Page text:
E3 isn't just a time for reviewing software; it's a time for seeing the latest and greatest in videogame accessories and hardware as well.
My visit to Power A was not only enlightening, it also provided me a chance to open my mind a little bit about third-party accessories and the very real benefit they can provide to the gaming community.
First up with Power A was the new FUS1ON Tournament Controller for PlayStation 3 and Xbox 360. Now here's a controller I love to have in my hands. As a gamer with a ton of joint problems, I immediately appreciated how light and compact the FUS1ON feels.
The buttons are repositioned in a more efficient layout that lessens hand strain simply by reducing the distance your fingers are constantly having to travel from button to button. Not only are the buttons closer together, but the stems on the analog sticks are shorter, too.
While I did not get to try the controller out on a fighting game, I can see how it would greatly improve performance simply by eliminating much of the time needed for the player's fingers to move between buttons. I think it stands to reason that other people with joint issues like my own will greatly appreciate the design.
While I was there, I decided to also check out the Moga, a new mobile phone attachment that adds a gamepad to your Android device. Five publishers have paired with Power A to distribute content that utilizes the gamepad: Sega, Namco Bandai, Gameloft (the folks behind this gem, and Six Guns, which I actually demoed with the Moga on a tablet), Atari, and Machineworks.
It can connect wirelessly to a tablet, and features a lightweight and easy to grip design, with a 24-hour battery life. It also fits easily in your pocket and can accommodate even the biggest Android phones at 78mm wide. Additionally, they will be featuring a Google Play app that will direct you specifically to the Moga-compatible titles. Sadly, they do not have a way to utilize backwards compatibility with games not yet adapted to Moga, unlike an upcoming device from Nyko.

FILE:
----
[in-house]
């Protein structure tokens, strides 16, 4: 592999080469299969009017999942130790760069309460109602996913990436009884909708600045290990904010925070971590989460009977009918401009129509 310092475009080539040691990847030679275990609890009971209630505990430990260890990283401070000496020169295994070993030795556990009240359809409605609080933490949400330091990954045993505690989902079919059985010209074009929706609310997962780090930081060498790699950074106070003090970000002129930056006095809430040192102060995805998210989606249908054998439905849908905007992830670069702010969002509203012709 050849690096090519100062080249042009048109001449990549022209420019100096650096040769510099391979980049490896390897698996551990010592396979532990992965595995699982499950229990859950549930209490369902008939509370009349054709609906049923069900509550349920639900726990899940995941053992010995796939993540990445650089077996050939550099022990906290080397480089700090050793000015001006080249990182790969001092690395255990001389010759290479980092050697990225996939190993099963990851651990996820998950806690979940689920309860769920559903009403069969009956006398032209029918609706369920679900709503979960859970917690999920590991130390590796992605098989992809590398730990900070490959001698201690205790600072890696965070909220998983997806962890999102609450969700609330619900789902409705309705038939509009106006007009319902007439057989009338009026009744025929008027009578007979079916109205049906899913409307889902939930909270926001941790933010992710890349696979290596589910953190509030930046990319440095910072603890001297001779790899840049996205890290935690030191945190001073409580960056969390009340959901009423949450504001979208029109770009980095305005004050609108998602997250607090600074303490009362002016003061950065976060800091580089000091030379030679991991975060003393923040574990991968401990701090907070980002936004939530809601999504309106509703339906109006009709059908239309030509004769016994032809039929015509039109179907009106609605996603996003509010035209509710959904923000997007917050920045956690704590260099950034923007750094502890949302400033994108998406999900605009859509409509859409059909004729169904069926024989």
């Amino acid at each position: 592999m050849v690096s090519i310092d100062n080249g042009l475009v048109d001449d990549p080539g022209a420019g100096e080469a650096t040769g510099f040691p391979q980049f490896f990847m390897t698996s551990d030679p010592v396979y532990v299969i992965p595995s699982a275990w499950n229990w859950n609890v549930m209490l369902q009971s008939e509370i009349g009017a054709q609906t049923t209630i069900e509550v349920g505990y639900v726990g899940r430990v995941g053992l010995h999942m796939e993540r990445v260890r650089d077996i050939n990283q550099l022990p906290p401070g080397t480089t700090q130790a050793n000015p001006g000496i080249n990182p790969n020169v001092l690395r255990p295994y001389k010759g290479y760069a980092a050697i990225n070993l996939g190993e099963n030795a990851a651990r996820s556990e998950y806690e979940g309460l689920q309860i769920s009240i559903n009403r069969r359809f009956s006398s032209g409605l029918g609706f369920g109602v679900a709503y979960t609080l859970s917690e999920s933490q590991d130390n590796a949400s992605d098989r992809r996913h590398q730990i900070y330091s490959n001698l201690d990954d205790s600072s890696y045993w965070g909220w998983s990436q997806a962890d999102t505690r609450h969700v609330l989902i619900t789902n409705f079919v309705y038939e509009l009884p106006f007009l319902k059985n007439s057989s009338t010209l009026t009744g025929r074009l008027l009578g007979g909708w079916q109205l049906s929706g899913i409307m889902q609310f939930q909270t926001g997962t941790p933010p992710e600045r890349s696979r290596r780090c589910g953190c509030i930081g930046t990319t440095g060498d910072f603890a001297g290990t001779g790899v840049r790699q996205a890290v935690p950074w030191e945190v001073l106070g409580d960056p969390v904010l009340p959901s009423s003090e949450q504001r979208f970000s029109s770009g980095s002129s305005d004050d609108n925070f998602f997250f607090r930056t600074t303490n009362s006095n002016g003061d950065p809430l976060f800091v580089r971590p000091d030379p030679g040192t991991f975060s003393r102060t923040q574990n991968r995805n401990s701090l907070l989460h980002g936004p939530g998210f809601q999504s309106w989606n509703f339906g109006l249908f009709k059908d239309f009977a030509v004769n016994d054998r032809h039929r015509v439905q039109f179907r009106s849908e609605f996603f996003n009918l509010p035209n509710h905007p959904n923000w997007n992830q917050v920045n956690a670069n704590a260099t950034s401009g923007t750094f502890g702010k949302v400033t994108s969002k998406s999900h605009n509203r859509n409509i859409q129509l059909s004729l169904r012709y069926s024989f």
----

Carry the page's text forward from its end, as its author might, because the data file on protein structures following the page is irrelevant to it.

The feel of the device is just about perfect: as it turns out, sometimes smaller is better. I played a few minutes of Virtua Tennis Challenge and loved the efficiency of the button layout. While the analog sticks could stand to rotate a bit more smoothly, that appears to be a problem they're working on. I found the side grips to be comfortable as well as useful. I also am just a bit too giddy about using a tablet as a game screen and wirelessly connecting the controller through Bluetooth. It works beautifully and changes my entire perception of the range of uses for a tablet.
This tool is very interesting to me not only as a person who'd like to see mobile games have options for a more fully fleshed out control scheme, but as someone who also is working on a mobile game in her spare time. The format and concept behind my game was chosen in part to skirt the lack of control options, and with Power A's new system, I could negate that all together.
This opens an entire new world of possibilities for mobile gamers. In general, I'd recommend looking at the Power A line-up and seeing if there's something for you. I would suggest starting with their new mini controllers.
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